|Aug-27-11|| ||Petrosianic: That's what makes this game interesting. You want to be world champion. A lesser player equalizes. To be better, you have to find a way to win games like this, at least some of the time. But how?|
If you keep the pressure on long enough, something may give. bxa4 is not only a bad move, it's obviously a bad move. So, why would someone play a move that was obviously bad? Assuming the game isn't fixed, it's either because they panicked and thought the alternative was worse, or because they thought they saw an opportunity that wasn't there. (After a couple of hours of being ground down, you can imagine seeing all sorts of things).
So, that's what I think happened. Either White was panicked by the thought of a3, or, more likely, he thought White was better after Kxb4, but was too frazzled (or short of time) to look at it deeply enough to see that White's not on top at all.
|Apr-30-15|| ||Howard: So where was the point of no return ? The book Bobby Fischer's Chess Games labels one particular move as the decisive error, but then Agur's book
Fischer: His Approach to Chess labels a different move as where the game was completely lost. |
But I don't have either of those books handy.
|Jul-14-15|| ||whiteshark: <Howard: So where was the point of no return ?> I don't see such claim in Agur's book. However there's his following comment:|
<Had he [Damjanovic] been aware of the subtleties of Fischer's plan, he would have kept rooks on the board by playing 29 ♖d5!.>
|Jul-14-15|| ||Howard: Wasn't there a footnote in the back of that book giving some additional analysis of that game ?|
I'm almost sure it was that book.
|Jul-14-15|| ||Retireborn: <Howard> You're right - the Agur book has a footnote on p264 where 66.Ke3 a3 67.Kd3 Kc5 68.Ke3 Ne8 69.Kd3 Nd6 70.Bd7 Nc4!! (from a book by Matanovic) is given as winning for Black.|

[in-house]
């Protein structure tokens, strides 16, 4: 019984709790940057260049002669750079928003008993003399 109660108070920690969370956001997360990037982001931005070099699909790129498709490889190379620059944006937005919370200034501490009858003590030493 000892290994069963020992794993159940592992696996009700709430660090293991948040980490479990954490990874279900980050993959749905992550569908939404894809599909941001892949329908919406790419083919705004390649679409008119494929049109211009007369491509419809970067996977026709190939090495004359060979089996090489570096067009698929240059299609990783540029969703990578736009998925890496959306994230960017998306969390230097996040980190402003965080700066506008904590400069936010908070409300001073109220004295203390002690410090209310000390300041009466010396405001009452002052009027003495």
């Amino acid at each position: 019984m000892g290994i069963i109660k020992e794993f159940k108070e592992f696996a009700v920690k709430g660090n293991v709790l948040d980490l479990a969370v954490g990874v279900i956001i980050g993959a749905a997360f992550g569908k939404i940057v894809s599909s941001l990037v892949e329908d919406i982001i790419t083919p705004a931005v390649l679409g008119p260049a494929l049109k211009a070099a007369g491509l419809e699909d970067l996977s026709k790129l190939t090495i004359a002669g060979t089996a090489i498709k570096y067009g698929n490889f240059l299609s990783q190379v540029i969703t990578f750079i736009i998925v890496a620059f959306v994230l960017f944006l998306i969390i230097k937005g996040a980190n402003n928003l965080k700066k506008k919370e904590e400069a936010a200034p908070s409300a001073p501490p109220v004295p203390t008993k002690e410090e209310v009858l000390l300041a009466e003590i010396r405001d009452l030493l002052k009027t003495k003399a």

However, Houdini replaces 69.Kd3 with 69.Bd7 Nd6 70.Ba4 or 69.Bc8 Nd6 70.Ba6 to take the sting out of the ...Nc4 idea and thinks White is holding.
So Damjanovic was correct to say that 66.bxa4? was the losing move.
|Jul-14-15|| ||perfidious: <retireborn....So Damjanovic was correct to say that 66.bxa4? was the losing move.>|
In the Wade et al compendium of Fischer's games, the move receives the punctuation ??.
|Jul-14-15|| ||whiteshark: Excellent outcome, thanks to all!|
|Nov-06-17|| ||newzild: Isn't 75. Bxe4 a draw?
eg, 75...Nxe4 76. Kxh6 Ke5 77. Kg6 and I can't see how Black can stop White's h-pawn without abandoning protection of his last remaining pawn, on g5.
|Nov-06-17|| ||perfidious: <newzild: Isn't 75. Bxe4 a draw? |
eg, 75...Nxe4 76. Kxh6 Ke5 77. Kg6 and I can't see how Black can stop White's h-pawn without abandoning protection of his last remaining pawn, on g5.>
The snag is that Black can play 75....Kxe4 76.Kxh6 Kf4, after which 77.h6 Nxh6 is simple enough.
The alternative is 77.Kg7 Kf5, which leads to such lines as 78.Kg8 Kf6 79.Kh7 Kf7 80.Kh8 Ne5 or 78.Kh8 Nh6 79.Kh7 Nf5 and wins.
|Nov-07-17|| ||newzild: <perfidious>
For some reason I thought Black had to capture with the knight.
|Nov-07-17|| ||perfidious: <newzild>, in analysis, I omitted the obvious moves (76.Kxh6 Kf4 <77.Kg7 Nxg4>), leading to what ensued.|
The price for getting ahead of oneself.
|Nov-07-17|| ||Retireborn: I still find it surprising that Fischer played into this Dragon-type position; one would expect 4...e6 5.Nc3 Bb4 or 5.e3 Nc6 which he played successfully in a few other games. Perhaps he was impressed by 10...Be6 which Reshevsky had used to draw with him years earlier.|
23...e5 is a mistake (Houdini prefers 23...Rfc8) and White can attack with 24.f5! (pointed out by Dr Mal below) or 26.f5.
Or 26.Bc4 Qxe4 27.Bxc5 Qxe2 28.Rxe2 Rxc5 29.Rxe6 reaches an endgame that is unpleasant for Black, although opposite bishops may save him.